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The New Polaroid: After Chapter 11



The New Polaroid: After Chapter 11

Polaroid Regroups, Refocuses and Farms Out Name for New Cameras

by Jerry O'Neill

The news about Polaroid Corporation has been troubling for the past year or more-first the company missed its targets for sales and profits, then it sold off many assets but was still very weak financially, and finally it went into Chapter 11 bankruptcy protection. However, as most people have probably noticed, Polaroid products didn't vanish from the market.

And now Polaroid is emerging from Chapter 11 as a new, privately held Polaroid Corporation owned by OEP Imaging Corporation. (See box on page 6.) The new arrangement eliminates more than $1 billion of debt for Polaroid and, according to the Boston Globe, the purchase by OEP gives the instant photo pioneer "a chance to end its bankruptcy within weeks and continue in business as a well-capitalized competitor." Polaroid lawyers said the deal could mean that all current Polaroid employees would keep their jobs. (But Polaroid has already cut its work force in half since 2001.)

Gary DiCamillo, who had been Polaroid's CEO and Chairman of the Board of Directors for six and a half years, left the company in July. Then John W. Loose, a board member since 1994, was named Chairman of the Board briefly, until the company was sold. Now, for the new company's day-to-day operations, there's no CEO; instead there's the Office of the President, comprised of William L. Flaherty and Neal D. Goldman, both Polaroid Executive Vice Presidents. As for the new Polaroid's Board of Directors, OEP partner Charles F. Auster will be Chairman of the Board.

So now that the new corporate ownership has been settled, what about Polaroid products?

Simply put, Polaroid will keep doing what it has done best-continue to manufacture and sell instant cameras and film. Financial analyst Ulysses Yannas, who follows Polaroid for Buckman, Buckman & Reid, points out that since over 150 million Polaroid cameras have been sold since 1976, the continuing demand for film will be significant even if only a small percentage of the cameras are still in use.

Polaroid will also still sell Polaroid-brand non-instant film such as 35mm, OEM'd for them by Agfa. (News reports say Wal-Mart is keeping this Polaroid-branded film as their house brand.) At this point it looks like the distribution channels for these products will stay pretty much the same.

Concord Camera Corp. of Florida has made a $2 million deal with Polaroid (which could reach $6 million over six years) to make Polaroid-brand 35mm and APS cameras, both one-time-use and reloadable. There are seven cameras in the Polaroid-brand OTU camera line, including flash models in both color and black-and-white film, daylight (non-flash) models, panoramic, and waterproof, all pre-loaded with 27-exposure 400 speed film.

In reloadable cameras, the new Polaroid compact camera line offers consumers point-and-shoot choices that include a big viewfinder camera, a slim-line model, and an ultra-compact APS model with three picture formats, at retail prices up to $29.99. More sophisticated models are in the Polaroid Zoom camera line, with eight zoom cameras that include both twist zoom and power zoom designs and zoom ranges from 30-50mm up to 38-125mm, at retail prices up to $99.99.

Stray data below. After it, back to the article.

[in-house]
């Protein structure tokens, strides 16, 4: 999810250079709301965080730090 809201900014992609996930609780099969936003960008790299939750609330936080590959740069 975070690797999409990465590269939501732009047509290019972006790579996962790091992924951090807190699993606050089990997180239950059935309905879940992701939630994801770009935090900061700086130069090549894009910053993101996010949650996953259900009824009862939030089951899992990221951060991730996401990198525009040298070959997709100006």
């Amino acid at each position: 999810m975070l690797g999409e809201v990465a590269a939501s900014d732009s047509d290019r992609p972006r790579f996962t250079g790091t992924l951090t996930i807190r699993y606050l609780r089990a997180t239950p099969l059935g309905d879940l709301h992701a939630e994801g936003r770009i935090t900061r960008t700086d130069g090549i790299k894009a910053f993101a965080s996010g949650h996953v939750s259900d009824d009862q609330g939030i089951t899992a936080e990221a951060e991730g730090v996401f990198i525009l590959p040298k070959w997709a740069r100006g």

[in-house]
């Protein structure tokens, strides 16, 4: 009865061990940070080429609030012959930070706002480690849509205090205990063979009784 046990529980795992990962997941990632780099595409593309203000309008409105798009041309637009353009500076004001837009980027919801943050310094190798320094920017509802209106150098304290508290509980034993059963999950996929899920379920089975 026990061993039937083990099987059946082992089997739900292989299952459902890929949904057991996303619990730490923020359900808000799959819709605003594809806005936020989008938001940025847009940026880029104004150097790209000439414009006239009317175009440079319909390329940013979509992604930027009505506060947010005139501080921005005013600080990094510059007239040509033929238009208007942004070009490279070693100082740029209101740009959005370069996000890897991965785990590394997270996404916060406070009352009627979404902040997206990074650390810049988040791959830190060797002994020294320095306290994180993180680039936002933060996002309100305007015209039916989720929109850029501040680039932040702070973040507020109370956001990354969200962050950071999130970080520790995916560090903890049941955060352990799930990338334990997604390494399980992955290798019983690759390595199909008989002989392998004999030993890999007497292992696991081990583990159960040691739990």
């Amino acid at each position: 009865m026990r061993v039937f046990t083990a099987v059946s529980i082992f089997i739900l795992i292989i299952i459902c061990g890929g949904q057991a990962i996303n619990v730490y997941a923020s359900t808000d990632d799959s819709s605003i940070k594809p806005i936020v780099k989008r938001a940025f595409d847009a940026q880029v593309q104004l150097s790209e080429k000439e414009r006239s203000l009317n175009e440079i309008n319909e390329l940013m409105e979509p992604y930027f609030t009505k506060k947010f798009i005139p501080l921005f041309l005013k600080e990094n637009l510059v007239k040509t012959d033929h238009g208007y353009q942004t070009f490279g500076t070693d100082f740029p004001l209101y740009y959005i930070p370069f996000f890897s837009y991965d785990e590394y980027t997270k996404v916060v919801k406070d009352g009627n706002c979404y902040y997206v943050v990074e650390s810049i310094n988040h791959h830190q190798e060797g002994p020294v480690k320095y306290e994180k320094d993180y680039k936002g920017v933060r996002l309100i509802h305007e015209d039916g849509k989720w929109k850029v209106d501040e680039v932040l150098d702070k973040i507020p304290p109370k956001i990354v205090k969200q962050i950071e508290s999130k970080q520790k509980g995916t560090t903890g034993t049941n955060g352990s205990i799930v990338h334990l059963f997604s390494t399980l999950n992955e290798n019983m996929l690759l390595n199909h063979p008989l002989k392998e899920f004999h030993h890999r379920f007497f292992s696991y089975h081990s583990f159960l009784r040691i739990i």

All of Concord's Polaroid-brand cameras should be available to retailers during the fourth quarter this year, through the same channels used to buy other Concord products, which include the brand names Concord, Keystone, Concord Eye Q, Le Clic, Goldline, Apex, and Argus.

Coming on the heels of the Concord deal, Spectra Merchandising International Inc. of Chicago announced it has an agreement with Polaroid to market a new line of Polaroid-brand digital cameras in the United States and Canada. The first one, already reaching retailers, is the Polaroid PDC 2150, a compact 2.1 megapixel model (1600 x 1200), non-zoom but with 2X digital zoom, 8 MB of internal memory, multi-mode automatic flash, LCD screen plus optical viewfinder, and a video-out jack to show still photos on any TV set. When tethered to a computer, the PDC 2150 can also be used as a webcam

Spectra's initial Polaroid-brand line of digicams will include six other models ranging in resolution and features from advanced webcams to 3- and 4-megapixel digital cameras. All should be available to retailers by the first quarter of next year, with retail prices ranging from $39.99 to $399.

What about special "camera store" models of Polaroid digicams? Patricia Schoenberg, president of Spectra, told PTN they are "on the roadmap" but not yet scheduled for introduction.

"The PDC 2150 is the first in a series of innovative Polaroid cameras that will bring the latest digital technology to consumers at especially attractive prices," Schoenberg noted. "The Polaroid brand is one of the most trusted in the world."

Dan Singleton, Polaroid's director of licensing, added that the Spectra-Polaroid partnership "should go a long way toward re-establishing Polaroid as a dominant player in the consumer digital camera category."

Who got what from the Polaroid deal?

The new, privately-held Polaroid Corporation is owned by OEP Imaging Corporation, created for the purchase by the venture capital group OEP, One Equity Partners, which manages $3.5 billion in investments for Bank One, sixth-largest financial institution in the U.S. OEP Imaging bought the old Polaroid for $255 million in cash plus taking over approximately another $200 million in liabilities. The purchase eliminates more than $1 billion of debt for Polaroid.

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